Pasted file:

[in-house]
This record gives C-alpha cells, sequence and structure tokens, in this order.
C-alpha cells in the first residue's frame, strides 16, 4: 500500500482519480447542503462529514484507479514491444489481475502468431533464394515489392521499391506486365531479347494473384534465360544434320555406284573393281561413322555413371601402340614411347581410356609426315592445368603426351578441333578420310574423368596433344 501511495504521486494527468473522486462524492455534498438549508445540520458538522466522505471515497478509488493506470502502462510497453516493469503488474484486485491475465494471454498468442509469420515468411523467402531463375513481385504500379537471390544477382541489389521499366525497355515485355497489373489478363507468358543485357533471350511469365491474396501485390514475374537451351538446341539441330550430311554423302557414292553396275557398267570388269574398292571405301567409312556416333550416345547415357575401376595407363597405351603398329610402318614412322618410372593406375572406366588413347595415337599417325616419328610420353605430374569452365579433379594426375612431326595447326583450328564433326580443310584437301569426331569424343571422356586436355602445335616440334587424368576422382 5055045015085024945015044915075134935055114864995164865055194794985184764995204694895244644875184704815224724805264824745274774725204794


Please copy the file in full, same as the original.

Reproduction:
[in-house]
This record gives C-alpha cells, sequence and structure tokens, in this order.
C-alpha cells in the first residue's frame, strides 16, 4: 500500500482519480447542503462529514484507479514491444489481475502468431533464394515489392521499391506486365531479347494473384534465360544434320555406284573393281561413322555413371601402340614411347581410356609426315592445368603426351578441333578420310574423368596433344 501511495504521486494527468473522486462524492455534498438549508445540520458538522466522505471515497478509488493506470502502462510497453516493469503488474484486485491475465494471454498468442509469420515468411523467402531463375513481385504500379537471390544477382541489389521499366525497355515485355497489373489478363507468358543485357533471350511469365491474396501485390514475374537451351538446341539441330550430311554423302557414292553396275557398267570388269574398292571405301567409312556416333550416345547415357575401376595407363597405351603398329610402318614412322618410372593406375572406366588413347595415337599417325616419328610420353605430374569452365579433379594426375612431326595447326583450328564433326580443310584437301569426331569424343571422356586436355602445335616440334587424368576422382 5055045015085024945015044915075134935055114864995164865055194794985184764995204694895244644875184704815224724805264824745274774725204794